Not in the Content of Your Character…
Many, many people with ADHD have been accused of just plain lacking the character strength of willpower. How many of these people have heard these words spoken through gritted teeth: “Just DO it”?
Here’s how willpower relates to ADHD: It’s not in the character of the person, but in the brain.
…in the Structures of Your Brain
The willpower sections of the brain get short-circuited by anxiety. And that’s true for everyone. But this short-circuit occurs even more frequently because of ADHD brain wiring.
In people with ADHD, the “channels” that send helpful brain hormones to brain’s willpower sections are constructed differently than those of “neurotypical” people. The difference makes the willpower parts – attention, focus, and decision-making – pushed off-line, or “dysregulated” more easily.
The main culprit: stress hormones. The main casualty: willpower.
The older brain, located in the brain stem and mid-brain, evolved in vertebrates and in mammals to support the prime directive, survival. It did’t have much use for wasting energy on decision-making or self-regulation.
To do this in the simplest, most energy-effective way, the older brain developed a bias toward paying attention to negative experiences.
The brain learns about dangerous things very quickly, and associates any similar sights, sounds, smells, or experiences with a powerful release of stress hormones (called “glucocorticoids”), whether or not the threat is any longer right at hand.
Dr. Rick Hanson, neuropsychologist, writes about this. He notes that the “lizard brain” –the brain stem and limbic system – “…is very interested in self protection. Its motto is: “Eat lunch, Don’t be lunch!” This part of the brain gives us a powerful negative bias: rigid and anxious.”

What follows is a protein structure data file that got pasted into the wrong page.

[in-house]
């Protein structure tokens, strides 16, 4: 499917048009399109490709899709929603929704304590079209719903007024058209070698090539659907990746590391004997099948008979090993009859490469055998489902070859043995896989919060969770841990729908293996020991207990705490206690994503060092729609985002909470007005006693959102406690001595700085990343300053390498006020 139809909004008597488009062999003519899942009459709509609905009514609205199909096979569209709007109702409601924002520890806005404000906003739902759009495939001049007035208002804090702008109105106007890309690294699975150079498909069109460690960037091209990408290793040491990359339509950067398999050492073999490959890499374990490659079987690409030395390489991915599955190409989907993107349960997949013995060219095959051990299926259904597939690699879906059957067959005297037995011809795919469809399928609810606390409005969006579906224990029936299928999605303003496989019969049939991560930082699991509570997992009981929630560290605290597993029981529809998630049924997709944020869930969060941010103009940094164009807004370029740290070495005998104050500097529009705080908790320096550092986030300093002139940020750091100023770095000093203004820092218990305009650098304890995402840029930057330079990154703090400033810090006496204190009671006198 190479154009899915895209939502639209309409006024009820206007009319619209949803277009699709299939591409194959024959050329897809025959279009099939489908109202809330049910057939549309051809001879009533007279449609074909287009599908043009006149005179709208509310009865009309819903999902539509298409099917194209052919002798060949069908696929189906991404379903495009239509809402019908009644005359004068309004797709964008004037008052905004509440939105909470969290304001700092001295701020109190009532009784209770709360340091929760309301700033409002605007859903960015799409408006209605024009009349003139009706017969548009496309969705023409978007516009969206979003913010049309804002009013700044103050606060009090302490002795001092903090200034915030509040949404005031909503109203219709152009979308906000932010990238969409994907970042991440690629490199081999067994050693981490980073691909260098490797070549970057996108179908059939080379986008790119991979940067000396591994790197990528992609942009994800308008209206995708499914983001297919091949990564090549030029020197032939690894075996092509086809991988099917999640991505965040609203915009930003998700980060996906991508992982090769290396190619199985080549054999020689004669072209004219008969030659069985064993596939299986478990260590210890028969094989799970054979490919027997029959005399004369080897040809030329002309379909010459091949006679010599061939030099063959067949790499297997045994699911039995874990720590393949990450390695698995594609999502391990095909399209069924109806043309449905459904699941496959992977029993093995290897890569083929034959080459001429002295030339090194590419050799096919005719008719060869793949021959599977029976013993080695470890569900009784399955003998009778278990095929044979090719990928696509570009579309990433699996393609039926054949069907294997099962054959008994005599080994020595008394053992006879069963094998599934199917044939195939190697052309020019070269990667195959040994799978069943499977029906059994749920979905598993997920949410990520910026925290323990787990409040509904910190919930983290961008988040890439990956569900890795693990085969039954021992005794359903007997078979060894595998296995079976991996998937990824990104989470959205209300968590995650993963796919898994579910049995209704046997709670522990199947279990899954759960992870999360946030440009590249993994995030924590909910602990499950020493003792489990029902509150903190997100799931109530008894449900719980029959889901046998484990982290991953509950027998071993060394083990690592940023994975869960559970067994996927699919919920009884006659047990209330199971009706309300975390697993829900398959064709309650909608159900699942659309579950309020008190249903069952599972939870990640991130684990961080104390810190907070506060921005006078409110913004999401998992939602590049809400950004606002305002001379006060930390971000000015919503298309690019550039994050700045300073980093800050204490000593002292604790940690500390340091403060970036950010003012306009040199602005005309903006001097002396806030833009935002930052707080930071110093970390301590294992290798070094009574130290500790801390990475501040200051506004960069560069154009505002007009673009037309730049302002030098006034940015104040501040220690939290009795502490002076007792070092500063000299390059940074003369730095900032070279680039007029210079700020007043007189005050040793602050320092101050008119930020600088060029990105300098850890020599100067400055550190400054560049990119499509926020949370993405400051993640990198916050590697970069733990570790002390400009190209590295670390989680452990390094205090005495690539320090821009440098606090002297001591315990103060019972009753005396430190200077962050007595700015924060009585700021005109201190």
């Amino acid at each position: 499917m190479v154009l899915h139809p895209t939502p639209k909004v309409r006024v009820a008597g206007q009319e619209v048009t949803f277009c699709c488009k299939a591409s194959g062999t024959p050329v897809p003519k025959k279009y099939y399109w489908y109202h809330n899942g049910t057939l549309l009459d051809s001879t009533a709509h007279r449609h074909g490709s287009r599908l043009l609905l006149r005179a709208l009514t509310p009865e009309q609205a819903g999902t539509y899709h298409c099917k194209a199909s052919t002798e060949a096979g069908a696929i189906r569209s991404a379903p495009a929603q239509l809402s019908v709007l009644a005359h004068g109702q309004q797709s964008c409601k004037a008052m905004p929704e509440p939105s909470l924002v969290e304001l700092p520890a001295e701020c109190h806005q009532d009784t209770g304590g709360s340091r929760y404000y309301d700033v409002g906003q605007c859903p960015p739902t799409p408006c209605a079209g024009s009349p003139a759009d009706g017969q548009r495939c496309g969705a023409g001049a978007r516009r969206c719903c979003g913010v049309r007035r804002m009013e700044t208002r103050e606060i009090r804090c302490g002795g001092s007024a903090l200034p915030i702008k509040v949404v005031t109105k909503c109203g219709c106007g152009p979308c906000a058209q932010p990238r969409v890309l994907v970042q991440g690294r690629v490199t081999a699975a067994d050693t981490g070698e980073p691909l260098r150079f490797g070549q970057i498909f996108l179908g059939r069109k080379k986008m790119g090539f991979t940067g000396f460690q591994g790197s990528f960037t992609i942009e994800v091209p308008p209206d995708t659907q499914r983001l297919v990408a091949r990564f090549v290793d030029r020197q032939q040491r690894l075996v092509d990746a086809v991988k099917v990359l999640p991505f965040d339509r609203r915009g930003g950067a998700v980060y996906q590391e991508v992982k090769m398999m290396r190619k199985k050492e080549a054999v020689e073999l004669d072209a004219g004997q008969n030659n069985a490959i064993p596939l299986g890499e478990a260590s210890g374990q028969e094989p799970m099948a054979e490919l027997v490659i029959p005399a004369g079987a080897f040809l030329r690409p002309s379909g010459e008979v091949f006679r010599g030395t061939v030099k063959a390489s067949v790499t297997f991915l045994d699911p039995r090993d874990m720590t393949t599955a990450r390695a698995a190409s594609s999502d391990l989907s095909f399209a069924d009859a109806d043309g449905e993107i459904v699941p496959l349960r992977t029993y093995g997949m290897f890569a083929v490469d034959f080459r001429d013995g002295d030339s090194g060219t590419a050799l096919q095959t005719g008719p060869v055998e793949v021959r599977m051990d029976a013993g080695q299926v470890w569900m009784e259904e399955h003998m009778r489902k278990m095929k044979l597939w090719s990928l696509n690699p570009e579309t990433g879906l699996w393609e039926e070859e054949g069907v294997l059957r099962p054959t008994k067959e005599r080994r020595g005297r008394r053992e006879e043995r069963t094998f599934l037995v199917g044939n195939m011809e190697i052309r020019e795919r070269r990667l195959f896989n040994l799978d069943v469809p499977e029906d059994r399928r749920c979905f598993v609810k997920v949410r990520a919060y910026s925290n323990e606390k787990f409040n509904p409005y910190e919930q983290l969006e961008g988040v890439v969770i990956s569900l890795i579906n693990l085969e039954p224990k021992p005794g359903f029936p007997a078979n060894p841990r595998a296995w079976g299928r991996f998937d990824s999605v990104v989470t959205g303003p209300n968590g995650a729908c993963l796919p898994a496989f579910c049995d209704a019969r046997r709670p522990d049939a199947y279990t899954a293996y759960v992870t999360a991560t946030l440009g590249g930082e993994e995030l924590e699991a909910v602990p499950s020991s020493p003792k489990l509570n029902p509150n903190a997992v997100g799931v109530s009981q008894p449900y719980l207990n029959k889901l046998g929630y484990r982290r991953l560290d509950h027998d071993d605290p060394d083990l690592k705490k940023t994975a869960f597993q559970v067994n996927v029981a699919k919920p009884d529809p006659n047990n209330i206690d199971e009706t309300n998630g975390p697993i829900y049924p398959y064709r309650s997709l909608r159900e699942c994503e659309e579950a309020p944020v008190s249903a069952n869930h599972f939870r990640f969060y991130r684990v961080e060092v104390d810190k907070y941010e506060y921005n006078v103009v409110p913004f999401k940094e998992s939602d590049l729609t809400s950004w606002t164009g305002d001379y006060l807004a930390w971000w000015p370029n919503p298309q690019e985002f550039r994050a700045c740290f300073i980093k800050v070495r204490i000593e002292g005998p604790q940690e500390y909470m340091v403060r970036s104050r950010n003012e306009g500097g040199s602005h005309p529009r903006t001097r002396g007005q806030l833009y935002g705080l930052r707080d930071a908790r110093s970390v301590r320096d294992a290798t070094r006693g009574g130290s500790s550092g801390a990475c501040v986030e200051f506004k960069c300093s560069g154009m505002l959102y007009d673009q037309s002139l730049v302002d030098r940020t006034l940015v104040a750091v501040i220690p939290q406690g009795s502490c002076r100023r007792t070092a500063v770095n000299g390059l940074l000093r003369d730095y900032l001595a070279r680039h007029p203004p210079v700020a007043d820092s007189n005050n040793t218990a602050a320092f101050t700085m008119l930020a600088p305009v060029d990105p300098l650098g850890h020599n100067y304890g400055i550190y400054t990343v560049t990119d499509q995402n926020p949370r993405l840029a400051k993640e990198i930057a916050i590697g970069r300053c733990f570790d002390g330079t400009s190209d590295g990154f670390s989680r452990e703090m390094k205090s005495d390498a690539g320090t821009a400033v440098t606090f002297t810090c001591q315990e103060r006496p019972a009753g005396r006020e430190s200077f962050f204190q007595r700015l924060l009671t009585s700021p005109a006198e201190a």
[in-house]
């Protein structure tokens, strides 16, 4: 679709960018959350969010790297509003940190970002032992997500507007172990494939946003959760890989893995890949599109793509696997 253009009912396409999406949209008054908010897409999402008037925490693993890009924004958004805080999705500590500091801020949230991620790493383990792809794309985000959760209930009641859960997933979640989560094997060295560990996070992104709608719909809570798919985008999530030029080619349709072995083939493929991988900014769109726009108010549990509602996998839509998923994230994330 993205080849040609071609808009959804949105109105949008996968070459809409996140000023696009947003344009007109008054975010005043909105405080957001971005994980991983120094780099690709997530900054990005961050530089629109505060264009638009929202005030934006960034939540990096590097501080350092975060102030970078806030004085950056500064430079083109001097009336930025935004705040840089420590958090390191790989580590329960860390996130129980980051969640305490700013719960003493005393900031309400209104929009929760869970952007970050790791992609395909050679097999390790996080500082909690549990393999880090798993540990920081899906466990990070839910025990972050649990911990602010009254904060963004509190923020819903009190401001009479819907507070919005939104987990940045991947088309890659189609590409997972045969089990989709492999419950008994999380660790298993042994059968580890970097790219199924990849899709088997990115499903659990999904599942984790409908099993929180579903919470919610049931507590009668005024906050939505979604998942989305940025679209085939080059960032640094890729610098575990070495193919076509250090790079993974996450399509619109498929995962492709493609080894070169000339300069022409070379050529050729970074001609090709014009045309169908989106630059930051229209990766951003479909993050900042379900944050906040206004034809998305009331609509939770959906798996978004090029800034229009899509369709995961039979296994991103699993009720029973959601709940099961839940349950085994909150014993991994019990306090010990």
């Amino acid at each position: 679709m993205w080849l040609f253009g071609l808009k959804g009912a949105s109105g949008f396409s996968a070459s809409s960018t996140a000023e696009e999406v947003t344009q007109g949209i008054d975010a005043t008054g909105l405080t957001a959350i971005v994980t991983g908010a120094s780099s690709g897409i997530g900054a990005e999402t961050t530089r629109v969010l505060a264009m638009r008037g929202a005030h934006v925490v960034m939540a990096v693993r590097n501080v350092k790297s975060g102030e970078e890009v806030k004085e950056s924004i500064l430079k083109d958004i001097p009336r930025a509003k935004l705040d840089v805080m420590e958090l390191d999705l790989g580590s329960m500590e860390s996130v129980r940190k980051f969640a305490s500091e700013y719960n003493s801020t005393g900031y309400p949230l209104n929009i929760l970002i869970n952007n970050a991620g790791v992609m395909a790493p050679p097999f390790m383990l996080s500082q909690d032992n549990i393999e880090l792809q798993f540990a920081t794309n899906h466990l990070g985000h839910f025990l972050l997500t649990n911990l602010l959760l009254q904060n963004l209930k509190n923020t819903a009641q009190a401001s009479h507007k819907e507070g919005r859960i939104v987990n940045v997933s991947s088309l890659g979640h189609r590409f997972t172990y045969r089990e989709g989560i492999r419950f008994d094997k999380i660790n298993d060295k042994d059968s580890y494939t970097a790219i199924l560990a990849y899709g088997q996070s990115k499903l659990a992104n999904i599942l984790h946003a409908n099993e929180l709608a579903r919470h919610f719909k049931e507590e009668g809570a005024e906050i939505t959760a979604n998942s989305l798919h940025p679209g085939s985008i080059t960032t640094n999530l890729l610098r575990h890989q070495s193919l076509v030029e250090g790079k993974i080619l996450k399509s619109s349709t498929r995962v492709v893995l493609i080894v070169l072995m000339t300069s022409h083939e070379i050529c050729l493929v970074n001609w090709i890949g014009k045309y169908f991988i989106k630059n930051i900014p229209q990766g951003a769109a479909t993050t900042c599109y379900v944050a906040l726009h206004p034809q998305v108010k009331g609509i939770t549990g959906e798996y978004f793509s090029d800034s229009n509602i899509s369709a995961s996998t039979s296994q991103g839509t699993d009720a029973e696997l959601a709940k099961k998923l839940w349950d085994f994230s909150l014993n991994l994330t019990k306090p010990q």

The old brain was efficient at communicating with the whole body by releasing what became known as the “fight, flight, freeze, and play dead” hormones, sent forth from the mid-brain and brainstem!
Willpower is a comparatively recent evolutionary development of the brain. It emerged along with the “neo-cortex,” or “the new brain.” It added a very profound capacity to the survival prime directive: that of thinking and deciding: of choosing to do, or not to do.
Very recent research seems to strongly suggest that willpower resides in three distinct areas of this new brain: The Right Prefrontal Cortex, The Left Prefrontal Cortex, and that Anterior Cingulate Cortex.
The Prefrontal Cortex, (PFC), sends out brain hormones, or “neurotransmitters,” that help us think deep thoughts, be discerning, be decisive, focus and re-focus, plan for the future, recognize ourselves in time and space, filter out distractions, and many other functions grouped together as “higher order thinking skills.”
Dr. Kelly McGonigal, neuroscientist at Stanford University writes about this in The Willpower Instinct: How Self-Control Works, Why It Matters, and What You Can Do To Get More of It. She calls these areas the centers for “I Won’t Power, I Will Power, and I Want Power.”
More about how this works, and what people with ADHD can do about it, next time.